- This study was capped at 75-year-olds, thus studies in older subjects are warranted.
- Conflict of interest statement: This study was fully funded by the manufacturer of the specialty enzymes and probiotics and the authors are paid employees of the manufacturer.
Muscle fatigue and cognitive disturbances persist in patients after recovery from acute COVID-19 disease. However, there are no specific treatments for post-COVID fatigue. Objective: To evaluate the efficacy and safety of the health supplements ImmunoSEB (systemic enzyme complex) and ProbioSEB CSC3 (probiotic complex) in patients suffering from COVID-19 induced fatigue. A randomized, multicentric, double blind, placebo-controlled trial was conducted in 200 patients with a complaint of post-COVID fatigue. The test arm (n = 100) received the oral supplements for 14 days and the control arm (n = 100) received a placebo. Treatment efficacy was compared using the Chalder Fatigue scale (CFQ-11), at various time points from days 1 to 14. The supplemental treatment resulted in resolution of fatigue in a greater percentage of subjects in the test vs. the control arm (91% vs. 15%) on day 14. Subjects in the test arm showed a significantly greater reduction in total as well as physical and mental fatigue scores at all time points vs. the control arm. The supplements were well tolerated with no adverse events reported. This study demonstrates that a 14 days supplementation of ImmunoSEB + ProbioSEB CSC3 resolves post-COVID-19 fatigue and can improve patients' functional status and quality of life.
Functional Nutrition & EBV with Dr. Kasia Kines
Dr. Kasia Kines, the guest of this episode of the podcast, holds a doctorate degree in Clinical Nutrition and has helped thousands of patients get to the root cause of their illnesses. Dr. Kines is a key opinion leader on the Epstein-Barr virus and. In this episode, Dr Kines discusses how the reactivation of chronic EBV infection can impact health while analysing the interplay of nutritional interventions, toxic exposure, and stress in chronic EBV. She delves into the pros and cons of monolaurin as a therapeutic treatment, highlighting the importance of literature-backed clinical applications of nutraceuticals such as selenium.
'The long tail of Covid-19' - The detection of a prolonged inflammatory response after a SARS-CoV-2 infection in asymptomatic and mildly affected patients.
Plain language summary
‘Long COVID’ or the persistence of symptoms after SARS-CoV-2 infection, such as fatigue, is becoming increasingly common. As the emergence of the virus is still relatively recent in research terms, little is known about the long-term impact of the viruses infection. This study sought to generate further insights into the management and diagnostic of long COVID, by assessing a range of inflammatory markers from blood serum samples. Examined were 10 samples of health care workers with previous asymptomatic or moderate SARS-CoV-2 infections, compared to 10 samples of SARS-CoV-2 naive health care workers. The serum was analyzed by mass spectrometry using a customized panel of the 96 immune response associated proteins. Despite being mild to moderate cases, the results showed that even 40-60 days after infection, significant disturbance in the immune systems inflammatory response could be observed. Particularly markers that reflect anti-inflammatory pathways and mitochondrial stress. The study highlighted six of the most noteworthy proteins and included a brief description of their role. The authors suggest that analysing proteins by using targeted proteomic technology, could serve as a cost-effective strategy to further investigate the changes in inflammatory responses post SARS-CoV-2 infection. Which could help to aid the identification of potential treatment targets in the future. Relevant findings from this small study for clinical practice are that even mild to moderate SARS-CoV-2 infection can alter the inflammatory responses for months afterwards.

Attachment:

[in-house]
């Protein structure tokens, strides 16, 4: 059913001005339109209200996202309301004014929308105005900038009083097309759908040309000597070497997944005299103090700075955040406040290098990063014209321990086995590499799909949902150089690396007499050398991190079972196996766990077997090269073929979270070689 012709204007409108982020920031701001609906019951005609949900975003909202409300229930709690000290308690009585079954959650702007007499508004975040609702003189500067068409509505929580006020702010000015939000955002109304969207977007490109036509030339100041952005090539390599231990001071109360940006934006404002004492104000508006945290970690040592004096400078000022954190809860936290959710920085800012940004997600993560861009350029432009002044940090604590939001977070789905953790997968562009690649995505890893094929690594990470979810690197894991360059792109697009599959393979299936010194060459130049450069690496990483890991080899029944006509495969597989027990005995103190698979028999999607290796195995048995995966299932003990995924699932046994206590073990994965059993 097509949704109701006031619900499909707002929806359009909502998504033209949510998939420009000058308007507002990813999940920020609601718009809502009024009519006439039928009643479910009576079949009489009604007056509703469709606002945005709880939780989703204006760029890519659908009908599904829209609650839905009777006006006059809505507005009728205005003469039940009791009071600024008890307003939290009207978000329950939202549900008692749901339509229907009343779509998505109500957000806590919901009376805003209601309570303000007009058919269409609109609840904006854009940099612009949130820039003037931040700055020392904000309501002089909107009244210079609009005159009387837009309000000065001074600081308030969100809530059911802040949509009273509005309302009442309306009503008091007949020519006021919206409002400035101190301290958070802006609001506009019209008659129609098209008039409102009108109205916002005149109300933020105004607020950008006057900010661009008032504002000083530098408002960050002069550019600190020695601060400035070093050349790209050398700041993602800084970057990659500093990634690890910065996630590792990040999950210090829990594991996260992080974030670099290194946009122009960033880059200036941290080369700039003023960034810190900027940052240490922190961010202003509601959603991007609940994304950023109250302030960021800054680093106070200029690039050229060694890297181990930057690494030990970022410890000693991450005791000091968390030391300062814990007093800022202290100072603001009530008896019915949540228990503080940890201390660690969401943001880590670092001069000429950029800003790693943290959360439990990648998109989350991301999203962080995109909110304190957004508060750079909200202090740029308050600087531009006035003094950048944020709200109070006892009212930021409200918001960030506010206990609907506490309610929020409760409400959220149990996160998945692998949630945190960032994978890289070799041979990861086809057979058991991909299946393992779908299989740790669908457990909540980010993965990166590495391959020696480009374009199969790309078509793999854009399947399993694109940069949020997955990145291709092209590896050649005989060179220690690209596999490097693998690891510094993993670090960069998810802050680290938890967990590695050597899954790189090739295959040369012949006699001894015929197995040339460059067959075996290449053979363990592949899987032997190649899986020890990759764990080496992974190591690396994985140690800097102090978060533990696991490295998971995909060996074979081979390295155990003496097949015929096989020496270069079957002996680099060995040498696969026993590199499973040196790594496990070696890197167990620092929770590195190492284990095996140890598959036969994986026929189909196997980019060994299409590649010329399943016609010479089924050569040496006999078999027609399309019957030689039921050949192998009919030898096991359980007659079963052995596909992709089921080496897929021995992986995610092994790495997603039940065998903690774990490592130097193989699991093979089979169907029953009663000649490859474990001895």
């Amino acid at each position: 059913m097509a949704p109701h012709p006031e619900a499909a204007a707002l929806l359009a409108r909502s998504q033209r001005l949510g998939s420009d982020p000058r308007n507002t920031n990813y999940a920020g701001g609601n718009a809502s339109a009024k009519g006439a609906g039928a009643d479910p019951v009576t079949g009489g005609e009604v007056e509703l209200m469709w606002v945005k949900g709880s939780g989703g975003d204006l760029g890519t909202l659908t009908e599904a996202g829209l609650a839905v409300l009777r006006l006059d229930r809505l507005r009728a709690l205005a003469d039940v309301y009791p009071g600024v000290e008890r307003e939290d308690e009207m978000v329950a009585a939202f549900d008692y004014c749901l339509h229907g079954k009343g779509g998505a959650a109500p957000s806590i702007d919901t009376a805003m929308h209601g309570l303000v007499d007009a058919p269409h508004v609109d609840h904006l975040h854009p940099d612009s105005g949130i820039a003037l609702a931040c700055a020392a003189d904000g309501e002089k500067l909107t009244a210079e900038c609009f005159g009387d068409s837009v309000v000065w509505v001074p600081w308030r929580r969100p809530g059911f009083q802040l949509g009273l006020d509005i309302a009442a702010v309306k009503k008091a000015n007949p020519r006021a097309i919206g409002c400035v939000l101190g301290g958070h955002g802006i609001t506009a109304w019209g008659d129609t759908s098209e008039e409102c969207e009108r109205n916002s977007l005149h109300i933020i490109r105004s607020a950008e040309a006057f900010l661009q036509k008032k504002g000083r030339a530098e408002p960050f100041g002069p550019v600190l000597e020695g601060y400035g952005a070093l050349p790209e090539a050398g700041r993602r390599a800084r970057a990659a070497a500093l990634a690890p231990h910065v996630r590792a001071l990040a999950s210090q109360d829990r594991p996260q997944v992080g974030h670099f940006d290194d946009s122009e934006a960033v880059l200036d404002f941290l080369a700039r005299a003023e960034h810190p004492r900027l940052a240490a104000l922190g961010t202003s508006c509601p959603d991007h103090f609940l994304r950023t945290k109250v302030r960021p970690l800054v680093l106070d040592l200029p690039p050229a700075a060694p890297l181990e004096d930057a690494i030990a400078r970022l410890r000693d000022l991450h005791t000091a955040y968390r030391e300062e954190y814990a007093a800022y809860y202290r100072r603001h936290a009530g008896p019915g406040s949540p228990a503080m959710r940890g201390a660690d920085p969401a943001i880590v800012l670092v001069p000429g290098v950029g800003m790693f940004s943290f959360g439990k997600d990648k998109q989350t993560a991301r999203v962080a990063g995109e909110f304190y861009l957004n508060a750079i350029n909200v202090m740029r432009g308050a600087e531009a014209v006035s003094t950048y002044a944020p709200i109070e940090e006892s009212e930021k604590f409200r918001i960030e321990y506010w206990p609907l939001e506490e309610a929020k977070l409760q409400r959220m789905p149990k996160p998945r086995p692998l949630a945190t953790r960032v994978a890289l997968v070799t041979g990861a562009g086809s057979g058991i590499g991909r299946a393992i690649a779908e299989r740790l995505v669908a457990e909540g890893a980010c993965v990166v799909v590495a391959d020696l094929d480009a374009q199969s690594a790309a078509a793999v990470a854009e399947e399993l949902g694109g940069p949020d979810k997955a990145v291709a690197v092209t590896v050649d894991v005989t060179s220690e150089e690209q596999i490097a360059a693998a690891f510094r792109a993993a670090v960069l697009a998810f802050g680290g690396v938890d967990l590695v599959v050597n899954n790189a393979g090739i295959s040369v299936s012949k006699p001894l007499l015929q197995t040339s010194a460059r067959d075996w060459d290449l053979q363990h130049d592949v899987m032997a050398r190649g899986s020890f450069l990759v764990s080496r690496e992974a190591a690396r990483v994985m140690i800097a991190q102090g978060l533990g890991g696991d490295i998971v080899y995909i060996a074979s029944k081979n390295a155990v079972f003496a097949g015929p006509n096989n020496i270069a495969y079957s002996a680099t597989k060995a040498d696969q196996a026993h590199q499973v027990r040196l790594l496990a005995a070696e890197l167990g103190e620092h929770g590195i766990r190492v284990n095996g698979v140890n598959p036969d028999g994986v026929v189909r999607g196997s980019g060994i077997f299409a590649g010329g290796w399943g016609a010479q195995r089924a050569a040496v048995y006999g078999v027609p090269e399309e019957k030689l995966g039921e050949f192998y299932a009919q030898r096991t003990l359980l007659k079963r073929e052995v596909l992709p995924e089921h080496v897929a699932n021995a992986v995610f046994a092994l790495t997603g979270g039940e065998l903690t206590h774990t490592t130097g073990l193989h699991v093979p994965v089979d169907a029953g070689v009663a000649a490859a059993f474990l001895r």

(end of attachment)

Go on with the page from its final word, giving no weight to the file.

'Long Covid', or medical complications associated with post SARS-CoV-2 infection, is a significant post-viral complication that is being more and more commonly reported in patients. Therefore, there is an increasing need to understand the disease mechanisms, identify drug targets and inflammatory processes associated with a SARS-CoV-2 infection. To address this need, we created a targeted mass spectrometry based multiplexed panel of 96 immune response associated proteins. We applied the multiplex assay to a cohort of serum samples from asymptomatic and moderately affected patients. All patients had tested positive for a SARS-CoV-2 infection by PCR and were determined to be subsequently positive for antibodies. Even 40-60 days post-viral infection, we observed a significant remaining inflammatory response in all patients. Proteins that were still affected were associated with the anti-inflammatory response and mitochondrial stress. This indicates that biochemical and inflammatory pathways within the body can remain perturbed long after SARS-CoV-2 infections have subsided even in asymptomatic and moderately affected patients.
Vitamin D Supplementation and Covid-19: From Evidence to Action